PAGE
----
Finally, hostile individuals are people who are actively opposed to a character, or perhaps sworn enemies. A Repute ACT is unnecessary with individuals of this stripe, as they are considered impossible for the purpose of Repute ACTs. They will never help a character thanks to the whims of dice. In fact, they'll never help a character at all, unless doing so would specifically help their agenda significantly; very good role play may shift the difficulty of such an ACT from impossible to 'merely' yellow.
|2||Brush, clothing, glass, electronics, paper|
|4||Crystals, 'soft' plastics, particle board|
|6||Ice, interior walls, rubbers, sheet metal, wood|
|10||Aluminum, 'industrial' plastic, light machinery, asphalt|
|20||Concrete, bullet proof glass, iron, outer walls|
|30||Reinforced concretes, steel, solid stone|
|40||Plast-steels, volcanic rock, heavy machinery|
|50||Granite, high strength steel, osmium steel|
|75||Diamond, super heavy alloys, titanium|
|100||Iridium alloys, generic mystic alloys|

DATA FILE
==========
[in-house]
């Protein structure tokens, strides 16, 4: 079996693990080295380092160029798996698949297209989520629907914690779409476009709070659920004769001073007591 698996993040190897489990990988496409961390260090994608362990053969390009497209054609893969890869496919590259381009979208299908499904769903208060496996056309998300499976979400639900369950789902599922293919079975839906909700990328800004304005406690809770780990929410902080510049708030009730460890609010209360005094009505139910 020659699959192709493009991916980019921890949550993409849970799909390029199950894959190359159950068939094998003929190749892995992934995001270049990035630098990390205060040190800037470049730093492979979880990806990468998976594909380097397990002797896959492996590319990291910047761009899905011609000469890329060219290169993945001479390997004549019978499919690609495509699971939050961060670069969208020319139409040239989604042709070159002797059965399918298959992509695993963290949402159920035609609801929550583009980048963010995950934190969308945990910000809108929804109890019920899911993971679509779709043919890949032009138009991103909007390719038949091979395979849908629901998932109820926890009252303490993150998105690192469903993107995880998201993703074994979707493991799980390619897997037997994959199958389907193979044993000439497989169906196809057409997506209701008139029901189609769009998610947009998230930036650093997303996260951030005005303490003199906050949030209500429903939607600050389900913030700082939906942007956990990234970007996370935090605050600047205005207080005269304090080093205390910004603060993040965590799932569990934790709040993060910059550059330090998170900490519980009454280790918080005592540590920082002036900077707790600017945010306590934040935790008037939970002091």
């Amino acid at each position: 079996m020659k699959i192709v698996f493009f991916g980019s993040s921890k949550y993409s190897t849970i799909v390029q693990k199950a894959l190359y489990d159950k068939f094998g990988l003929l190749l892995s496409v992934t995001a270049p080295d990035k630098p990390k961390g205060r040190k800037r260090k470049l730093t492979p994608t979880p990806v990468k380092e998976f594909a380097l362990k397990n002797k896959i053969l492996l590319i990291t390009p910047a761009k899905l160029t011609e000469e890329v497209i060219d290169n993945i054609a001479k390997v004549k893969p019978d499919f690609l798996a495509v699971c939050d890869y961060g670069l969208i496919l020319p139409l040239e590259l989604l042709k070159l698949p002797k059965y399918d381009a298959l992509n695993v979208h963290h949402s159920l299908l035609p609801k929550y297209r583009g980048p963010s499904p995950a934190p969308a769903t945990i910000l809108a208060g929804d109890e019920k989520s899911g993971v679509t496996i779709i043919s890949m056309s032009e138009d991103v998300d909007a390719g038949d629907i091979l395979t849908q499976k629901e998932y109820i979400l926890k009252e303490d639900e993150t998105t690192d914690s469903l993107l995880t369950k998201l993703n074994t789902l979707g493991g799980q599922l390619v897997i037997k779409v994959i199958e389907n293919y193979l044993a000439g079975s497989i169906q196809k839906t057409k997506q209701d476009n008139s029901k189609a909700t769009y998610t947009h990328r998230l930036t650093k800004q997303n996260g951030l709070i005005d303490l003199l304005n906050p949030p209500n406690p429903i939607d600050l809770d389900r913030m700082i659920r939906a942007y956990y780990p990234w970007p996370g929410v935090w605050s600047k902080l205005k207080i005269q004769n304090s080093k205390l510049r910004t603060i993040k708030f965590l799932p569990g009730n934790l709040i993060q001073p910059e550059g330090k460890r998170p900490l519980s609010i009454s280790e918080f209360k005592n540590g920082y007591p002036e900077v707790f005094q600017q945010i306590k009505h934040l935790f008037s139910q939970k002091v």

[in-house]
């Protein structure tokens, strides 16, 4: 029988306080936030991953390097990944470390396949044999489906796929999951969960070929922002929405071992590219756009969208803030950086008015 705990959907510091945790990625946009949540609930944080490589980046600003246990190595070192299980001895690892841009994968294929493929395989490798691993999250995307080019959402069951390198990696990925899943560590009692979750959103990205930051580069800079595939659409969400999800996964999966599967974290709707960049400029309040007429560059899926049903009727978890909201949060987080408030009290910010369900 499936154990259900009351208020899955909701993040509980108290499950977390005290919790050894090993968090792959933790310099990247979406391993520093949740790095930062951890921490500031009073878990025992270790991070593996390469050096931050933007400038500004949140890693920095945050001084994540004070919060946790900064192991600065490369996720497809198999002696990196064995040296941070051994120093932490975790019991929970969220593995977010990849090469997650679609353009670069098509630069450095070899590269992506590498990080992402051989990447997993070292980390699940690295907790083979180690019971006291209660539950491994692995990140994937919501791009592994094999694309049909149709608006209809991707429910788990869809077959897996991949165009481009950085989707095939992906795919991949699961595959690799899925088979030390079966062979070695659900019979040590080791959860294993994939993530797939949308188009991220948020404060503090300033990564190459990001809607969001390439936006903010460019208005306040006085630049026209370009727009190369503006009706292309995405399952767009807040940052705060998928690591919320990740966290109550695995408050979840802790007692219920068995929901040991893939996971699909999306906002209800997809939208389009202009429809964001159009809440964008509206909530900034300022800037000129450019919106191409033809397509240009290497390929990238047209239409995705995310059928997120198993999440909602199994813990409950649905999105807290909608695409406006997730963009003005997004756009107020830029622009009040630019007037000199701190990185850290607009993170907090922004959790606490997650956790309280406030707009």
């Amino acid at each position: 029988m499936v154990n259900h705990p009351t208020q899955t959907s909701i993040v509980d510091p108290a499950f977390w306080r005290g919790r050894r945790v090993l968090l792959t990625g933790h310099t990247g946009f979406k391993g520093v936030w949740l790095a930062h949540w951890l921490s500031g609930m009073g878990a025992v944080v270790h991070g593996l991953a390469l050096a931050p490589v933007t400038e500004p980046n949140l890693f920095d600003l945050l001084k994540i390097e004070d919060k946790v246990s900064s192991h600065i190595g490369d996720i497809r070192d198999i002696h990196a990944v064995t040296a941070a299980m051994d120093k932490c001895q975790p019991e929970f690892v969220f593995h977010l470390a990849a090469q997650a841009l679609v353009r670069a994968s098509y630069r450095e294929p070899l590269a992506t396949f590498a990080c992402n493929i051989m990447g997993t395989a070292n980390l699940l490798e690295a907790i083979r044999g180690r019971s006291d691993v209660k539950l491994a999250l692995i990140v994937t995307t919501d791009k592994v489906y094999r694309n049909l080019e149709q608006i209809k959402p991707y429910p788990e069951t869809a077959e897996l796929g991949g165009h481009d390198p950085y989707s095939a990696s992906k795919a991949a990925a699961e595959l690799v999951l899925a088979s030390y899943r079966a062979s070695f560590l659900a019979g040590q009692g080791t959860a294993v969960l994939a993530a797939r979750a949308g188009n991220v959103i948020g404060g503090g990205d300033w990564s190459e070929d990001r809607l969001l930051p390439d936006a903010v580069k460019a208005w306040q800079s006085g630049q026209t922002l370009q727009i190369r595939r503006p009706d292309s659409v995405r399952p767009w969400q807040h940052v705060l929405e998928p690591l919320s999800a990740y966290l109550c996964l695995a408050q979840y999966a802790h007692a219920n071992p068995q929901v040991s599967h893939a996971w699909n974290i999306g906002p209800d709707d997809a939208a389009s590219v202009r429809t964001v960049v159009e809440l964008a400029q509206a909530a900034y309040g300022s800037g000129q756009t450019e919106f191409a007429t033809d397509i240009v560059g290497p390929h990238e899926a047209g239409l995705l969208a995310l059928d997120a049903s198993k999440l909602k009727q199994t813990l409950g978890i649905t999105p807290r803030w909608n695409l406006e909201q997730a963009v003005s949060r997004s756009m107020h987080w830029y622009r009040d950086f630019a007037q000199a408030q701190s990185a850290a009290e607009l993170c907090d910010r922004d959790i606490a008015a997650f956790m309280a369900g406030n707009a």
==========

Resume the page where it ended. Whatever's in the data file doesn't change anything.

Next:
One last area that deeply involves both ACT intensity and Row Shifts is relative strength of a given material. Material Value (m.v). is the overall strength of a material. Mostly, m.v. is used when a person or weapon attempts to break (or break through) an object, like a street, wall, or vault, for instance. The table provided here describes a basic gamut of relative strength for common - and uncommon - materials.
Materials of greater m.v. than those listed are often campaign specific super-materials, those that are 'unbreakable' or otherwise have special properties. Materials of this variety are beyond table 15's intent.
The thickness of a mass or object also plays a part in determining its m.v. If an item is less than 2 inches thick, the m.v. of this item is the listed value -1 RS. If the item is between 2 inches and one foot thick, it is of standard m.v. If the item is between 1 and 2 feet thick, its m.v. is the listed value +1 RS. Finally, if an object is 2 feet thick or more, its m.v. is the listed value +2 RS.
Example: A two-foot thick cube of granite would have an effective material value of 100, while an inch thick coating of asphalt would be of only material value 6.
If you're not seeing this content within the technohol.com domain, it's been stolen by someone who doesn't respect others' work.